As Fig. 3 illustrates, since 2012 the proportion of North America-focused funds closed that have achieved or
exceeded their target size has generally increased and, notably, no funds closed in 2016 secured less than half of their target size. Furthermore, half of the funds closed in 2017 so far have achieved 125% or more
of their target size.
However, the typical North Americafocused fund manager has to spend more time seeking capital from investors: the average time spent raising funds has risen slightly in the last three years to 21 months, while the global average has fallen to 18 months (Fig. 4).
In terms of North America-focused capital raised since 2008, Northeast US-based firms dominate the fundraising landscape. Sixty-five percent ($116bn) of capital raised was secured by fund managers based in this region (Fig. 5), with New York State contributing $67bn of this total. Four of the five largest firms based in North America are all headquartered in the Northeast US, with Global Infrastructure Partners (GIP) topping this list, having raised $32bn in investor capital in the past 10 years (Fig. 6). GIP currently holds the record with its latest flagship fund, Global Infrastructure Partners III, securing $15.8bn. The two next largest funds closed in the last five years are both from Canada-based manager Brookfield Asset Management: Brookfield Infrastructure Fund III ($14bn) and Brookfield Infrastructure II ($7bn).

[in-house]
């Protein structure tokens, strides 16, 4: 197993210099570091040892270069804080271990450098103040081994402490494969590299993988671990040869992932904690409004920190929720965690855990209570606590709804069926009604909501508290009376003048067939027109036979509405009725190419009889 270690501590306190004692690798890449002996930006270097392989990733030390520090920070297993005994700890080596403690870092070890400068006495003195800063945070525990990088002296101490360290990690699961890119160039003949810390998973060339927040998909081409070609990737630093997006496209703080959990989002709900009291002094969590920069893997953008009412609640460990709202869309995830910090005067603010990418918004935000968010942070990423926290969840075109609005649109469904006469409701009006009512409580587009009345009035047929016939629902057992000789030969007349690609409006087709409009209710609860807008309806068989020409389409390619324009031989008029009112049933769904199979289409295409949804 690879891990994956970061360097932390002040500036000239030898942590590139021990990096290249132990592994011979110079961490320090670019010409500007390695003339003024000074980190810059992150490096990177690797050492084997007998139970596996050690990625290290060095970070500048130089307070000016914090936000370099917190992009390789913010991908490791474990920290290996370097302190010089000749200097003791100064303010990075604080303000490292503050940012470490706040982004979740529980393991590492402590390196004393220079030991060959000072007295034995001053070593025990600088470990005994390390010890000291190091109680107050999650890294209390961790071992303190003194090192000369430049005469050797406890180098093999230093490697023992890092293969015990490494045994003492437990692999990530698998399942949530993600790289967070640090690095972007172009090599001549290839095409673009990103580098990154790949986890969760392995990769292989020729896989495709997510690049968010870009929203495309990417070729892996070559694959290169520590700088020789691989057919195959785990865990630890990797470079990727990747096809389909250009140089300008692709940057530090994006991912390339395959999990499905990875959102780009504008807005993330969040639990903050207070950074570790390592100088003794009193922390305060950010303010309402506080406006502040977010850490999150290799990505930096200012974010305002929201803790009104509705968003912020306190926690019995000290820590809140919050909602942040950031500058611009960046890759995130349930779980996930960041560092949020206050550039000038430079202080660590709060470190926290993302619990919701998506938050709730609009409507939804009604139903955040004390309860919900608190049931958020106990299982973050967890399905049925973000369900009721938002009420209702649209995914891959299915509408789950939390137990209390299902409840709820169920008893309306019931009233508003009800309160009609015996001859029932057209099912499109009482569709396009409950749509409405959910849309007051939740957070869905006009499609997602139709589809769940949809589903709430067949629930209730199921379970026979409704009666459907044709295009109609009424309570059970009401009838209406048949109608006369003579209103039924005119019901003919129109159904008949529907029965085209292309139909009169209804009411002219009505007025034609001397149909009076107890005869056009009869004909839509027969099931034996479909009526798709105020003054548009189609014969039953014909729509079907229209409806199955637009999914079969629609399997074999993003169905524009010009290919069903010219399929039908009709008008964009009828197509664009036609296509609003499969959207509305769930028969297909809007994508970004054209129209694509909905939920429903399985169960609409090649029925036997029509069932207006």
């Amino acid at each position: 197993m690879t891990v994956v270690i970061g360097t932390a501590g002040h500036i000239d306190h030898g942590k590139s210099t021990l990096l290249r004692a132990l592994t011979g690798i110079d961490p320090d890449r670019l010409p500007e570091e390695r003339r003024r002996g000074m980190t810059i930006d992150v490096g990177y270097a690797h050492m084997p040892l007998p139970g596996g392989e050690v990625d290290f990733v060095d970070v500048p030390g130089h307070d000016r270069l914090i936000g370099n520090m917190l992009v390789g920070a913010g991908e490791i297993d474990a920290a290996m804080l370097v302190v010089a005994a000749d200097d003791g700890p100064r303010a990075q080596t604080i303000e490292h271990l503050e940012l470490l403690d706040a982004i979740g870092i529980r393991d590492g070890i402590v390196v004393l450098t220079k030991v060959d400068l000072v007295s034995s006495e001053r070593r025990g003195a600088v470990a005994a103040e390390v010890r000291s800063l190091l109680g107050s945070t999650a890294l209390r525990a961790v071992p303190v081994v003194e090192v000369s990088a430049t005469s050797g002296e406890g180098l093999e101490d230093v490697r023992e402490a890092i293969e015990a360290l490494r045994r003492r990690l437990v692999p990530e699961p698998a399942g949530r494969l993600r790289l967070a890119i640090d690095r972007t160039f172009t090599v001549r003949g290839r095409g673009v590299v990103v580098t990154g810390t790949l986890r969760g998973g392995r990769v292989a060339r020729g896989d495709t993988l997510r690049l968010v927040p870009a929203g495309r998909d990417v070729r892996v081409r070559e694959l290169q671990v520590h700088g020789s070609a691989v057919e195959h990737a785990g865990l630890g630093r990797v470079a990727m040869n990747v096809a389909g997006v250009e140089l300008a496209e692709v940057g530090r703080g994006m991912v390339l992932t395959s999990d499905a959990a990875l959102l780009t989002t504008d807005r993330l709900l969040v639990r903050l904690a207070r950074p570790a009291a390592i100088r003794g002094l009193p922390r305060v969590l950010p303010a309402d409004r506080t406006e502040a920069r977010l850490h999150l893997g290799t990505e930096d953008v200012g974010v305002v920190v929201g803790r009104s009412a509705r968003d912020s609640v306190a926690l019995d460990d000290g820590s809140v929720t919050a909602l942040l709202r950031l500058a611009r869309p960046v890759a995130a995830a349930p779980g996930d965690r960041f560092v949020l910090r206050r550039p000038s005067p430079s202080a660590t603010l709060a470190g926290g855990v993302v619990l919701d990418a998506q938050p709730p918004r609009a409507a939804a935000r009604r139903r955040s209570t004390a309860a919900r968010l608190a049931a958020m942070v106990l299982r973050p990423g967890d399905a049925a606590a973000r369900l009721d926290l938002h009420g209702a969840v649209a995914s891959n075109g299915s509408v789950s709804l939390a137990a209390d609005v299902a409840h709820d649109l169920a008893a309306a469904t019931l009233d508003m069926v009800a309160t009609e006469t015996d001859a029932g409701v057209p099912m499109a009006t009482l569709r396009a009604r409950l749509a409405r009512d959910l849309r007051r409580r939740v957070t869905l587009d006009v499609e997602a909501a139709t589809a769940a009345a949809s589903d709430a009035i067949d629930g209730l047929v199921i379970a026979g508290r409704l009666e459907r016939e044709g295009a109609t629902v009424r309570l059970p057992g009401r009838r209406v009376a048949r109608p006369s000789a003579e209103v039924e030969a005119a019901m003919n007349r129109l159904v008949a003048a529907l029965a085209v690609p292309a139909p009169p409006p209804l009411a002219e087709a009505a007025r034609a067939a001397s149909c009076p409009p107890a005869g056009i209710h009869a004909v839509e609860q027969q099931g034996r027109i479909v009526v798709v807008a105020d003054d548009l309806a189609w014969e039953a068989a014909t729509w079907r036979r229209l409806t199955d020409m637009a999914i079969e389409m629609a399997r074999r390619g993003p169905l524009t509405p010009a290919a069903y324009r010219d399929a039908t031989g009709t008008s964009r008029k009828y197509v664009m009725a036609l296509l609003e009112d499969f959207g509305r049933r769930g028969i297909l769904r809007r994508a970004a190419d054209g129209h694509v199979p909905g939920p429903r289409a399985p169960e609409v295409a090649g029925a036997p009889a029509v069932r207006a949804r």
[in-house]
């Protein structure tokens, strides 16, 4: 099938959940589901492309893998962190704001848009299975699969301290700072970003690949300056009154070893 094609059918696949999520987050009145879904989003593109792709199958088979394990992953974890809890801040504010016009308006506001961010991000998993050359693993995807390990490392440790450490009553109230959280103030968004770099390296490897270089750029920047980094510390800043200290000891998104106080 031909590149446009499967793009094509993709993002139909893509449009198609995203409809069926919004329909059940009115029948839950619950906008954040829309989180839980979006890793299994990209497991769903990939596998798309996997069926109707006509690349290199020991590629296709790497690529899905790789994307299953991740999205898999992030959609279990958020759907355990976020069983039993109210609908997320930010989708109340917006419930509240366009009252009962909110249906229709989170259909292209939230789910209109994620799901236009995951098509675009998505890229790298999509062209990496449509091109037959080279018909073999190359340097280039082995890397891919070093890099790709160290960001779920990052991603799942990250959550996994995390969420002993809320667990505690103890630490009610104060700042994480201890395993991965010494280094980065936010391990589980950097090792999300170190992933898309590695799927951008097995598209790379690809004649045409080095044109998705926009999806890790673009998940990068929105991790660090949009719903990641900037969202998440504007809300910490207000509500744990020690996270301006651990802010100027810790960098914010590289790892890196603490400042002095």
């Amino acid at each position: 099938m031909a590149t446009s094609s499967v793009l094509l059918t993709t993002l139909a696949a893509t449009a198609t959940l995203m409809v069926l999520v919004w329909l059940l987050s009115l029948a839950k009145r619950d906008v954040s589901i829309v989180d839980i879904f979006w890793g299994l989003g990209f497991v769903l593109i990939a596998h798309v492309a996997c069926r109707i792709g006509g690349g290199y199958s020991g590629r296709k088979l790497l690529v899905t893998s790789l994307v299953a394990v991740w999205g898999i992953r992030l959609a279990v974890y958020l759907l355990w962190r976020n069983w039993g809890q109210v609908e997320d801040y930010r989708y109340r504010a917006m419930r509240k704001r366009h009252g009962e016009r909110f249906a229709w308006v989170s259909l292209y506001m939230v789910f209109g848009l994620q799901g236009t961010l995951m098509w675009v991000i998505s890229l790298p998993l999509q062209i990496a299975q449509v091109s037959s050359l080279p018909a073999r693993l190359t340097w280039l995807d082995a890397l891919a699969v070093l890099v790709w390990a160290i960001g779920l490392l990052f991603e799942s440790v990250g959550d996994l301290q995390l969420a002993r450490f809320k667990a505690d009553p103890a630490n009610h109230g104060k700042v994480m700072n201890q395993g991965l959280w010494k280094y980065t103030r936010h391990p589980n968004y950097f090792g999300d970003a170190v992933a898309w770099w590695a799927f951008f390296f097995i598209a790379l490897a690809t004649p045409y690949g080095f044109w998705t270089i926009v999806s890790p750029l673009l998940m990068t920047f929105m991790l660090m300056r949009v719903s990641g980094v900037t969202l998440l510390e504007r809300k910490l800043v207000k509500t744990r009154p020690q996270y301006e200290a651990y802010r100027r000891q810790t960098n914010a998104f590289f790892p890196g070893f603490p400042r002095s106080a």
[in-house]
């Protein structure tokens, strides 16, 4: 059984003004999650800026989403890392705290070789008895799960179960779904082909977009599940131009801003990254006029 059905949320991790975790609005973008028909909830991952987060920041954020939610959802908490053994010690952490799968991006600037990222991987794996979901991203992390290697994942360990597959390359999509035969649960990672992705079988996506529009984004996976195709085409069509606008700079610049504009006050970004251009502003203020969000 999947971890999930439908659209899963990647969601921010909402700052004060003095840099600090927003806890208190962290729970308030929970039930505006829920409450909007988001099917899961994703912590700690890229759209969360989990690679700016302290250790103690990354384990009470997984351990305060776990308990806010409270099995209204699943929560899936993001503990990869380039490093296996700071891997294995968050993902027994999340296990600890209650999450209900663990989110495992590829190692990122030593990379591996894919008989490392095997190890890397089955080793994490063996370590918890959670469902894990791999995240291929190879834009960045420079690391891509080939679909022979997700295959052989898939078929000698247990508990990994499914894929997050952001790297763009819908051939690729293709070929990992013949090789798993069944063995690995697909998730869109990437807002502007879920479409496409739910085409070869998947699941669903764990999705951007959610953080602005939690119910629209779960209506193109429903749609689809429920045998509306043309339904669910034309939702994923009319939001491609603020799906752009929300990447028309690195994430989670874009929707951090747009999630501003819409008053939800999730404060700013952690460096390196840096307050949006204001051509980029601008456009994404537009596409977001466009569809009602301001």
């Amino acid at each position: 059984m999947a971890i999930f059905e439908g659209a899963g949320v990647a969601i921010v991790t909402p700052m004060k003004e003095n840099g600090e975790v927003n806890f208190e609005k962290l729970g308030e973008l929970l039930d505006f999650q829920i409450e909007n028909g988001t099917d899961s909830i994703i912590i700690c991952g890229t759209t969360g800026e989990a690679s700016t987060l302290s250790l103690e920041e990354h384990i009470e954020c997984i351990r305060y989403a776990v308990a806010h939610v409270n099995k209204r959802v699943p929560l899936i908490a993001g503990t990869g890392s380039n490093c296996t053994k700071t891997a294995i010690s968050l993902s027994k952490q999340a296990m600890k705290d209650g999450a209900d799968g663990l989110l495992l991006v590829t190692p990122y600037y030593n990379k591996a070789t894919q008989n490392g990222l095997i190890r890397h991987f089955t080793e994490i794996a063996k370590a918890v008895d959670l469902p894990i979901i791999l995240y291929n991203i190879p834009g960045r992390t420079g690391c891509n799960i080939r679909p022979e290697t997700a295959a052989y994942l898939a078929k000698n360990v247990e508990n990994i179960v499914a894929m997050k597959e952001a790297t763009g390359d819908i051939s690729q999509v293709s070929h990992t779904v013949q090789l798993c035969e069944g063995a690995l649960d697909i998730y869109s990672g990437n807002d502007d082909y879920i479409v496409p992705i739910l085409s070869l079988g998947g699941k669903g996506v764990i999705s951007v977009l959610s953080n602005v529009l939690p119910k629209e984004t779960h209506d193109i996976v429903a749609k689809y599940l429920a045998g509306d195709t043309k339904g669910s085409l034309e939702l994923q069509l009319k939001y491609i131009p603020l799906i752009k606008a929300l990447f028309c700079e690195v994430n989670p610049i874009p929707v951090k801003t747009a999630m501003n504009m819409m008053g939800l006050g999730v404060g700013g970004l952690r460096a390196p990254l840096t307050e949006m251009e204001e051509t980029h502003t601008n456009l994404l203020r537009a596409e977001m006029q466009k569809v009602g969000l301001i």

Other key infrastructure firms:
- Northeast US: Firms based in Washington DC have secured a combined $19bn in the past 10 years for North American infrastructure investment, second only to New York ($67bn).